During closed-door hearings with the House and Senate intelligence committees today, David Petraeus reportedly told lawmakers that the CIA “talking points” issued after the attack — which supported the “spontaneous demonstration” narrative — were altered by other agencies prior to distribution. AP reports:
Lawmakers said Petraeus testified that the CIA’s draft talking points written in response to the assault on the diplomat post in Benghazi that killed four Americans referred to it as a terrorist attack. But Petraeus told the lawmakers that reference was removed from the final version, although he wasn’t sure which federal agency took out the reference. …
Petraeus testified that the CIA draft written in response to the raid referred to militant groups Ansar al-Shariah and Al Qaeda in the Islamic Maghreb (AQIM) but those names were replaced with the word “extremist” in the final draft, according to a congressional staffer. The staffer said Petraeus testified that he allowed other agencies to alter the talking points as they saw fit without asking for final review, to get them out quickly.
The references to a terrorist attack, Ansar al-Shariah and al-Qaeda were apparently replaced with the line: “There are indications that extremists participated in the violent demonstrations.” That changes the entire meaning of the talking points, yet Democrats quickly downplayed the notion that the alteration was politically-motivated:
Democrats said Petraeus made it clear the change was not made for political reasons during President Barack Obama’s re-election campaign.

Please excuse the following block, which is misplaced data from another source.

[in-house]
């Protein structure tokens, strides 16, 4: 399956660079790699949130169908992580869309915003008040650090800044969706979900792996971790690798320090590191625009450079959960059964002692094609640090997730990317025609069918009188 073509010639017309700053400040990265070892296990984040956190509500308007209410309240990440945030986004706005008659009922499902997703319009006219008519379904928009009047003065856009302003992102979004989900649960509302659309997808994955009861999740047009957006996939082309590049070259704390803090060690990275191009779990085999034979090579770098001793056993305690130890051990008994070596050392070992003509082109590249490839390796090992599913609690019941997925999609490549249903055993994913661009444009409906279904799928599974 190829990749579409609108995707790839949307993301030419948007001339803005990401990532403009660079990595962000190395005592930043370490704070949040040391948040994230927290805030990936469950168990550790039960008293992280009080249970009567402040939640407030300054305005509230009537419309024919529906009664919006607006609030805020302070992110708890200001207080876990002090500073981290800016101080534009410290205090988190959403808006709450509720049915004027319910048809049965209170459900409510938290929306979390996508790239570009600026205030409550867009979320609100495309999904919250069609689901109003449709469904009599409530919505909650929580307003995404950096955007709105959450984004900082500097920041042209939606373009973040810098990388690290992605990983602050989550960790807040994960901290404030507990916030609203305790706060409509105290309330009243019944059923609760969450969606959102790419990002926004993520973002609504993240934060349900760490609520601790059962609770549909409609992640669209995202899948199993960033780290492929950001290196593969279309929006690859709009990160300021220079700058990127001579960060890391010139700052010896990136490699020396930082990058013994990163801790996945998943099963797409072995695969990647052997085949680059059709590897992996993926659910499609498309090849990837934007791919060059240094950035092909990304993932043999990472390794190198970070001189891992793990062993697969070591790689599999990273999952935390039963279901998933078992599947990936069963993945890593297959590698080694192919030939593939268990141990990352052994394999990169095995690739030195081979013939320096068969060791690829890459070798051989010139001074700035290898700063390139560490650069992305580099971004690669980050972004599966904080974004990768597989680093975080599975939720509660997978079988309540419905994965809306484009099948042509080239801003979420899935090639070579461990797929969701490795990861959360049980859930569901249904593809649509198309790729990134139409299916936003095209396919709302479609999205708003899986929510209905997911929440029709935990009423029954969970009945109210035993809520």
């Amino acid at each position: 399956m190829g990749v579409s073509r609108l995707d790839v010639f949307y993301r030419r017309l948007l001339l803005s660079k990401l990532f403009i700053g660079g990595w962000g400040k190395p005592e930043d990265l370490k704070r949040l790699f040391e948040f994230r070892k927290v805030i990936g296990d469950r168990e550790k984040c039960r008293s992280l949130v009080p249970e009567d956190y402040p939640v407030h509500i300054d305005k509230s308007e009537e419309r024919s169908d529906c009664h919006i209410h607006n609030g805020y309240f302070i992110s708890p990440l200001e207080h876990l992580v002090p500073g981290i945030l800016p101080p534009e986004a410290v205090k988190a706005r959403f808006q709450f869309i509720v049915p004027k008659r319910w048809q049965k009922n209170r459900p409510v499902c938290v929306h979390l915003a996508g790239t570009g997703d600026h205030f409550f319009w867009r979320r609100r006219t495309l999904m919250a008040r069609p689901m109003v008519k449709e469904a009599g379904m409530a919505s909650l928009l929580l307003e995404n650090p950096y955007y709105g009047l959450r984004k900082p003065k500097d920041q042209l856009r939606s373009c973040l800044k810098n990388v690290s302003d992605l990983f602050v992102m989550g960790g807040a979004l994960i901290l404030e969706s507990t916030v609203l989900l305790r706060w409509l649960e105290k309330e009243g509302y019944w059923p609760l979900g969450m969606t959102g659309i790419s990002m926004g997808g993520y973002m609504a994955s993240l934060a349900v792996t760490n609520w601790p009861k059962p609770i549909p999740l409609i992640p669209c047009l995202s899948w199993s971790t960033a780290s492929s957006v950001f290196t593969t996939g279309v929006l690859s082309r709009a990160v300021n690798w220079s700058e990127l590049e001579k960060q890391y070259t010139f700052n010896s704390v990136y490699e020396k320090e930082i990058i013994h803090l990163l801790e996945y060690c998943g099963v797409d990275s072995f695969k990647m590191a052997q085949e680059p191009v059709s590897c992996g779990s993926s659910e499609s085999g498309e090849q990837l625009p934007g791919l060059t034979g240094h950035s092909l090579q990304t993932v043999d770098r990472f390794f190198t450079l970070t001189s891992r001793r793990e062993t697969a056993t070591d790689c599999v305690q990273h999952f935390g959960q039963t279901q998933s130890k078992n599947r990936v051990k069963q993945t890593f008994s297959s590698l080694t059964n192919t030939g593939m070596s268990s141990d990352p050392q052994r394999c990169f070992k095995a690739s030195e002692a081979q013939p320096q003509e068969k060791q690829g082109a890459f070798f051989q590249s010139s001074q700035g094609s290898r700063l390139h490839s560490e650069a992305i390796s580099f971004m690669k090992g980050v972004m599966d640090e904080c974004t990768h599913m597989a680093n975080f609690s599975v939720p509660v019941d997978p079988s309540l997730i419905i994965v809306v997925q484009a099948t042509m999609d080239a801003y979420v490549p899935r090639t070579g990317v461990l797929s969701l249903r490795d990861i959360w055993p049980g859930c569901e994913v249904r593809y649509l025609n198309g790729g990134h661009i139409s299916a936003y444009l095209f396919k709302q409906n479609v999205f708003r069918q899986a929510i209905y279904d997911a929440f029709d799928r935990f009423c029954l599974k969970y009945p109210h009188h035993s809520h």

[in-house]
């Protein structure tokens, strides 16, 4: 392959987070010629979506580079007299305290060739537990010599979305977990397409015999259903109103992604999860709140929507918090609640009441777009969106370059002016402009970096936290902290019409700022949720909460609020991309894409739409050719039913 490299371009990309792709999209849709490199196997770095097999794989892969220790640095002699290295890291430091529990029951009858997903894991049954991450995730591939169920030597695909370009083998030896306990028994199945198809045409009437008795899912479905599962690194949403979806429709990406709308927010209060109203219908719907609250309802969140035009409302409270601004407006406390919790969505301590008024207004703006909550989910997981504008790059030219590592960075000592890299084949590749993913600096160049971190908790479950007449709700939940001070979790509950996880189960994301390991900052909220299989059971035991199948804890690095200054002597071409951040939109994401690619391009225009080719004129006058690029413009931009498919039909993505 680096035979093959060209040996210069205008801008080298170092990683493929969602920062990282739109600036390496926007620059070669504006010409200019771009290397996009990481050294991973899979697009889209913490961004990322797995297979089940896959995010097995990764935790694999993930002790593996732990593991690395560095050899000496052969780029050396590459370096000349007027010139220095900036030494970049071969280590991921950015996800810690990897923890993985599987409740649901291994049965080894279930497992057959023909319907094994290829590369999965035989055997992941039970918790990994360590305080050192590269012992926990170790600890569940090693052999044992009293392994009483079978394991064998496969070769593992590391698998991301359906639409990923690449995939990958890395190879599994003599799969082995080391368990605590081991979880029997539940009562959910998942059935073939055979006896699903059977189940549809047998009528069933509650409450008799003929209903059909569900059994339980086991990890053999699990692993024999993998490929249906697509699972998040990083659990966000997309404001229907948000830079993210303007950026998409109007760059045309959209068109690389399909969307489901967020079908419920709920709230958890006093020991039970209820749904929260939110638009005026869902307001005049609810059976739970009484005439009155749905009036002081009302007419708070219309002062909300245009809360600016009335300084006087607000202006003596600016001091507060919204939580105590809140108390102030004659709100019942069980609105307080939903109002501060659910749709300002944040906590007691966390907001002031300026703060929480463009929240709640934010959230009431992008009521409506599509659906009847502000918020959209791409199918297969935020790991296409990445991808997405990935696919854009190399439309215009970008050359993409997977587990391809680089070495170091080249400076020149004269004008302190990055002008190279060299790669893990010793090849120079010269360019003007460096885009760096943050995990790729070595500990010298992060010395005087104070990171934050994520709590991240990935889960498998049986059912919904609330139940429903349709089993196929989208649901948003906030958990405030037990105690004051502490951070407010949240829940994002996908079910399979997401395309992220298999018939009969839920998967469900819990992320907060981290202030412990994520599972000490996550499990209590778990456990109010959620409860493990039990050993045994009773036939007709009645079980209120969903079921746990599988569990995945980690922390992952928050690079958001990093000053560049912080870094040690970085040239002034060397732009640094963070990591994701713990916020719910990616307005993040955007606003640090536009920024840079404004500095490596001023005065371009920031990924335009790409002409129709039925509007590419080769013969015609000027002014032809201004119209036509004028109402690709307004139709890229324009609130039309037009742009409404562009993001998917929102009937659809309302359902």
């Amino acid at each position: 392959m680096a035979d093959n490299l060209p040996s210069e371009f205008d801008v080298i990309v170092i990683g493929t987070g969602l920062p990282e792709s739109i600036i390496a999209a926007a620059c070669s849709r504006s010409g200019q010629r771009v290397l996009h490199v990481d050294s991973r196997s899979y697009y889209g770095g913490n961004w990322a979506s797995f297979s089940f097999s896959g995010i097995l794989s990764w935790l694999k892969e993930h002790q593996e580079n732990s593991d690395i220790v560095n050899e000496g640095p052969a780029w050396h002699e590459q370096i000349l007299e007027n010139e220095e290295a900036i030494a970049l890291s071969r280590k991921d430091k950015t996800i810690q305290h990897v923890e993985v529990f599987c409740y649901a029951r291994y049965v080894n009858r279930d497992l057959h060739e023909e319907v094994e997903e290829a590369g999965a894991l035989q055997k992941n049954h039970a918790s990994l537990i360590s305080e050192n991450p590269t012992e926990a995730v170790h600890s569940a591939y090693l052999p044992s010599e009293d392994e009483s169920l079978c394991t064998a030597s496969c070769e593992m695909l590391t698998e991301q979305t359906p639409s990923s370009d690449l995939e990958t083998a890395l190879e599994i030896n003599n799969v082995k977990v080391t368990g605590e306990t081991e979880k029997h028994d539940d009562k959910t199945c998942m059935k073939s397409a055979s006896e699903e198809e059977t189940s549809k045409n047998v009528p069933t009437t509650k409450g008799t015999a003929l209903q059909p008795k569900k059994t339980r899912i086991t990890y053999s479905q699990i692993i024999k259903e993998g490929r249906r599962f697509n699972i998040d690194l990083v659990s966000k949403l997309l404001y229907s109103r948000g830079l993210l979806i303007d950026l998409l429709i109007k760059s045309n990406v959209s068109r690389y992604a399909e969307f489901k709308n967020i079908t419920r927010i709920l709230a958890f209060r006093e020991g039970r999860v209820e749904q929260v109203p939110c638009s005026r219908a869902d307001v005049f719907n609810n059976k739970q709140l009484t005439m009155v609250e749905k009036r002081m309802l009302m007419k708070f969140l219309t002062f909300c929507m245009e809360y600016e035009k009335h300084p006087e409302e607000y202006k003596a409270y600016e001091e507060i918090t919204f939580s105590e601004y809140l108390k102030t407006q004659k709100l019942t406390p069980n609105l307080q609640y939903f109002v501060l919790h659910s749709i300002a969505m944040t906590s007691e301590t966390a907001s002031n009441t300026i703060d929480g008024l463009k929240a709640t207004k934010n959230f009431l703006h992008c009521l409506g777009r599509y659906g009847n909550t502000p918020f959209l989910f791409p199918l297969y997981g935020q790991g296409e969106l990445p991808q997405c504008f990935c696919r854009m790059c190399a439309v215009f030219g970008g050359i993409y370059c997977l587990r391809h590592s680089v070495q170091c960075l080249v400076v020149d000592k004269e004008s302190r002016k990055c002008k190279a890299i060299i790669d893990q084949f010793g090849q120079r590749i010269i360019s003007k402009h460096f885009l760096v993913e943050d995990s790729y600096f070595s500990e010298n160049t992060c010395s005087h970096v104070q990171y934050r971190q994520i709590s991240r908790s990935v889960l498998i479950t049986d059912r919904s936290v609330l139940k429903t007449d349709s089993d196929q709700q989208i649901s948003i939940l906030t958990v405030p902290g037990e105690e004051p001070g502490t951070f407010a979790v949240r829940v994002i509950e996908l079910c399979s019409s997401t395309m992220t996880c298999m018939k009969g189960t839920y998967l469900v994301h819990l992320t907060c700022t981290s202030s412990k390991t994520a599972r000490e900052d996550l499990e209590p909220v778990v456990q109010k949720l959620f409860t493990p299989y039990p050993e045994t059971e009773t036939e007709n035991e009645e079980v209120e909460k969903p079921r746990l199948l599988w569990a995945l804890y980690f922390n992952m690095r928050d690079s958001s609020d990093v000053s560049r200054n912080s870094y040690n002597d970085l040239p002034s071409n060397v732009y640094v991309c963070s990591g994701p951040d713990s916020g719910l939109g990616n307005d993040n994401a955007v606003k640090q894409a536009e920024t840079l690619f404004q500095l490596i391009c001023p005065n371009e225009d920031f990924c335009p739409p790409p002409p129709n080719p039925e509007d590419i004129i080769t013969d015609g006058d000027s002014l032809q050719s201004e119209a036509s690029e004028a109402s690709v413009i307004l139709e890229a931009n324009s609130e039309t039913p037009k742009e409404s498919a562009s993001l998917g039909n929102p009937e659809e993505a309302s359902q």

“The general was adamant there was no politicization of the process, no White House interference or political agenda,” said Rep. Adam Schiff, D-Calif. “He completely debunked that idea.”
OK, but if Petraeus doesn’t even know which agency or official altered the talking points, how would he possibly know if the change was political or not? Here’s more from the Democrats:
Schiff said Petraeus said Rice’s comments in the television interviews “reflected the best intelligence at the time that could be released publicly.”
“There was an interagency process to draft it, not a political process,” Schiff said. “They came up with the best assessment without compromising classified information or source or methods. So changes were made to protect classified information.
It’s one thing to remove specific details to protect sensitive information. But the draft references to Ansar al-Shariah and al-Qaeda are evidence that at the very least the administration strongly suspected these groups were involved from the beginning. In that case, why not just say the investigation into the terrorist attack was ongoing, and leave it at that until more information could be shared? It seems totally irrational to just chalk it up to a spontaneous demonstration, and then cling to that story for nearly two weeks.
Petraeus’s testimony is puzzling for other reasons. As director of the CIA, it’s hard to believe he wouldn’t know who altered the talking points and wouldn’t look them over before distribution. This is the memo that sets much of the “official” narrative in the wake of an attack. And it’s not like these were minor edits. The gulf between calling it a terrorist attack involving al-Qaeda and calling it a spontaneous demonstration is enormous. As with much of what we learn about Benghazi, we’re left again with more questions than answers.